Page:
The Windrush generation from the Swansea area are now enjoying a well-deserved retirement and have some incredible stories to tell. Young people from the African Community Centre have been trained in interviewing and filming techniques, so they can positively record the Windrush generations extraordinary stories.

Personal Accounts

The African Community Centre’s interviews have shed light on the culture, personal experiences and challenges of the Windrush experiences in Wales. The interviews have also given a chance for younger generations to gain an insight into the hardship experienced by older generations. The second generation Windrush descendants heard about racism and hardship endured by older generations. However, the second generation also became aware of the massive societal change in Wales.

Interviewees talked about their personal experiences of being refused service in shops. Interviewees also shed light on their experiences of suffering racist abuse whilst in the workplace. Interviewees also touched on their unfair treatment at the hands of police officers, including being stopped multiple times by police.

However, interviewees also talked about the changing attitudes of Wales. Interviewees said they now felt part of the community and very much settled in Wales. However, they also spoke of a dual identity between Wales and Jamaica.

Get Involved!

The African Community Centre’s Windrush project is ONGOING!

If you or anyone you know arrived in Swansea, Neath or Port-Talbot in the 1950s, 60s or 70s get in contact with The African Community Centre to participate and have your story heard.

You can contact the African Community Centre: 01792470298 / isioma.ikediashi@africancommunitycentre.org.uk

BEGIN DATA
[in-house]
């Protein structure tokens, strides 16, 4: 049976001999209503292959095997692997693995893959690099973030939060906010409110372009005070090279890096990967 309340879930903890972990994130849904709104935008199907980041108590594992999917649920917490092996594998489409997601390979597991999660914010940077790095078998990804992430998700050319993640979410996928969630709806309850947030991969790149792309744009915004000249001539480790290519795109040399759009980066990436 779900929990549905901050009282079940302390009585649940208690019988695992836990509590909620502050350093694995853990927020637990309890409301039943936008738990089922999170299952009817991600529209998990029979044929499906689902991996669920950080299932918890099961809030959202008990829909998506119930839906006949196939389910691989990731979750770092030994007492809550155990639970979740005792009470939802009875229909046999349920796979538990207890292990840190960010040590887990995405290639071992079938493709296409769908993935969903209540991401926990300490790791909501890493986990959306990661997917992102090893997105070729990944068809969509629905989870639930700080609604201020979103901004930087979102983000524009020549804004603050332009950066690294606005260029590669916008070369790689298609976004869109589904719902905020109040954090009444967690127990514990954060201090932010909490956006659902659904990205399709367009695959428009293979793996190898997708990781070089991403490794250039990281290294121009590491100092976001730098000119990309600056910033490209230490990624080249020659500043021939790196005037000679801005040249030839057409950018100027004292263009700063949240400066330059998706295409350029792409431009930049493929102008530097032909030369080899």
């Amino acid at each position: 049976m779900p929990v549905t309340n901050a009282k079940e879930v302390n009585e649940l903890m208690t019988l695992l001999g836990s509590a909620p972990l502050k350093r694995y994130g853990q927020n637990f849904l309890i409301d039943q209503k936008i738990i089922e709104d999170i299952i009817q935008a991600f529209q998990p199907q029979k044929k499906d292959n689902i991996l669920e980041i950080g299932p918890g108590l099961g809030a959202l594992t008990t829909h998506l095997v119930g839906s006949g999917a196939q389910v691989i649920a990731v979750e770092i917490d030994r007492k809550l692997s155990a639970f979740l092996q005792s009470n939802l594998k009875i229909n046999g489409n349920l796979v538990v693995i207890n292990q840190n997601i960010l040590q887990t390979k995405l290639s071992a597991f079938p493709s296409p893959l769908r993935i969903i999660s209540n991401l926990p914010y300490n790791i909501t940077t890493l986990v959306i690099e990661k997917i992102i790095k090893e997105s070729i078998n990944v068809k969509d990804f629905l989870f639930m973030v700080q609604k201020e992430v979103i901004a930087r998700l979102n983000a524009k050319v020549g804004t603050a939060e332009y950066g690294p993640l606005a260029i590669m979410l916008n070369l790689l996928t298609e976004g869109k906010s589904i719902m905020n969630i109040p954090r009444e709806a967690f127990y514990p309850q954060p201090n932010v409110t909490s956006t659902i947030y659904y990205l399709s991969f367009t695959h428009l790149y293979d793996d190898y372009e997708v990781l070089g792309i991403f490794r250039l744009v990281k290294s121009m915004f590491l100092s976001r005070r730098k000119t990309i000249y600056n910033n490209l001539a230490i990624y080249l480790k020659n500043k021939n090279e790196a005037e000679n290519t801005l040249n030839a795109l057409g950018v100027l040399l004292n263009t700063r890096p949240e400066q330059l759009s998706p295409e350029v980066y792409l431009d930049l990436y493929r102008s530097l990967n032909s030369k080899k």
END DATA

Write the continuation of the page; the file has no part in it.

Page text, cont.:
To find out more about the project visit: https://africancommunitycentre.org.uk/portfolio-item/windrush-intergenerational-project/

Foreign Languages

Anglophone privilege, or handicap, and the world-opening effect of bilingualism

By Anna Lockwood

Globalisation has fundamentally changed the place of foreign languages in our lives forever. But what does this mean for British people who place as the worst in Europe at learning foreign languages? The reason is relatively simple: for brits who wish to work and spend their lives on this island, foreign languages carry no utility. But could the consequences run deeper? The disappearance of welsh is a dire shame to say the least and a very real danger to some. This relates to the argument I want to make in this post that languages are not just valuable for their utility but valuable in themselves.

English is without doubt the language of business and global affairs. This fact motivates millions each year to improve their English in pursuit of career goals and internationalism. Meanwhile, the reasons for monolinguals to pick up another language are numerous. Foreign languages are inherently linked with an interest in global affairs- they create international bonds and require and promote connection and empathy with other national identities.